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Chile Vows to Expand Antarctic Claims

Other News Materials 23 October 2007 03:59

(U.S. News) - Chile said Monday it will claim an extended portion of the Antarctic seabed to uphold its rights in the face of a similar step by Britain.

Britain last week said it is preparing a claim under a U.N. treaty that allows countries to claim continental shelf up to 350 nautical miles (402 statute miles) off their shores. The treaty also gives countries the right to search for oil and natural gas there.

Earlier treaties allowed countries to claim territory only 200 nautical miles from the coast.

The British claim would extend from the boundaries of the British Antarctic Territory, a land Britain first claimed in 1908, and would conflict with claims by Argentina and Chile.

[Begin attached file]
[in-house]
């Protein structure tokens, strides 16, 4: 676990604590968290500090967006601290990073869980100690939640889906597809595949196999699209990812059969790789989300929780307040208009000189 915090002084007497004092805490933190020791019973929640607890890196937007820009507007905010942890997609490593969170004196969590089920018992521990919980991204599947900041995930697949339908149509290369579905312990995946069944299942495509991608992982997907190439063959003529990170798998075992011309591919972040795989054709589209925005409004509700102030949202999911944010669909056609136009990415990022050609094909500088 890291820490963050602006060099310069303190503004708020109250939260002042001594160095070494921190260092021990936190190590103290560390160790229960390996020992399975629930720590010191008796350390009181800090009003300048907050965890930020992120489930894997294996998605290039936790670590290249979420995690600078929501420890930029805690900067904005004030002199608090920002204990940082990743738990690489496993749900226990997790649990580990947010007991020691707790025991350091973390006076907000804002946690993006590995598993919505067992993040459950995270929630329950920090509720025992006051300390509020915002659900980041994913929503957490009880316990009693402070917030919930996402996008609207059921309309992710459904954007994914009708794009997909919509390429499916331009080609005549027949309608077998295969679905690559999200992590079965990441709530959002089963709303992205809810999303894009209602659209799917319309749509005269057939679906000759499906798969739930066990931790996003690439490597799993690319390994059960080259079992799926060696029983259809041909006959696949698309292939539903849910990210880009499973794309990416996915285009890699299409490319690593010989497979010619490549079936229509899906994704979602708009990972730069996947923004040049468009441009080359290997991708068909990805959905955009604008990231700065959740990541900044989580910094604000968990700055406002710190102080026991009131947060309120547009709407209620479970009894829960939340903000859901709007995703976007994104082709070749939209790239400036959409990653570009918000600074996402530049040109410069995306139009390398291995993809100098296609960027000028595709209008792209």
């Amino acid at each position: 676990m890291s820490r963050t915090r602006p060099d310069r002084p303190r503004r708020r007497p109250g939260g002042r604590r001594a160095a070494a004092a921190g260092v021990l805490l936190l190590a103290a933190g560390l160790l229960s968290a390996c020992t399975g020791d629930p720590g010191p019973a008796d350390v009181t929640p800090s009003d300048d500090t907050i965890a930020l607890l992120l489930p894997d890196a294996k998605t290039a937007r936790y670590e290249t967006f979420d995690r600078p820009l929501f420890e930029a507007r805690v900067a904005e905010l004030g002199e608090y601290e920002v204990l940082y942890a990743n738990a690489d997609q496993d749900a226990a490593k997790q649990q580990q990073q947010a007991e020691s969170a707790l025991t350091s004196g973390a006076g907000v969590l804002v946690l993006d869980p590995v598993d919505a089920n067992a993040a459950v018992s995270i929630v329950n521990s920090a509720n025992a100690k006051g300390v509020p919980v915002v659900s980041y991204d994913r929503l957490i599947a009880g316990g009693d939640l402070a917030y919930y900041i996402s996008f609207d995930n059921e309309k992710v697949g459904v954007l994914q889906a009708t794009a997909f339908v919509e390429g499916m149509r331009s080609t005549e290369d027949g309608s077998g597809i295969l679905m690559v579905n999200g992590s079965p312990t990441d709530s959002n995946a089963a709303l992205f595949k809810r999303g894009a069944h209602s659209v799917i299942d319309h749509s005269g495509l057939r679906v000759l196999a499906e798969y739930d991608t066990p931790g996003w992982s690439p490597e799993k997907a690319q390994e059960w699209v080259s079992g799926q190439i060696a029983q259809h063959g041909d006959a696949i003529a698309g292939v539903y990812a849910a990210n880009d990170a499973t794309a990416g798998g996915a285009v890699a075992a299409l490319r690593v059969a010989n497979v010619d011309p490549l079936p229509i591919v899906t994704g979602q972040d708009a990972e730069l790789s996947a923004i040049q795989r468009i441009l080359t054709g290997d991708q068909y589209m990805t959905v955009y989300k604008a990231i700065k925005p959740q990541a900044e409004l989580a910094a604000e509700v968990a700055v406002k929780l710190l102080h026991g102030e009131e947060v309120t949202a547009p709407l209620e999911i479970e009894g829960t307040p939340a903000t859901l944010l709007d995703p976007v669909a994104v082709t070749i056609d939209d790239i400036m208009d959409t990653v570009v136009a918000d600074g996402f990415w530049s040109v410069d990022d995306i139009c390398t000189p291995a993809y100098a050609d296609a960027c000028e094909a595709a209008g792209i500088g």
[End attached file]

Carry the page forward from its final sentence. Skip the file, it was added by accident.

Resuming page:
Foreign Minister Alejandro Foxley said Monday that Chile was planning to file a similar claim to extend its Antarctic territory but expected that negotiations between countries with stakes in the region would follow.

"No one can affect the rights Chile has on Antarctic territory," Foxley told reporters.

He noted there is a May 2009 deadline for filing a claim before the U.N. Commission on the Limits of the Continental Shelf. "We have plenty of time," he said.

The other countries that have submitted claims to the U.N. commission are Russia, Brazil, Australia, Ireland, New Zealand, France, Spain and Norway. The commission must rule on each application.

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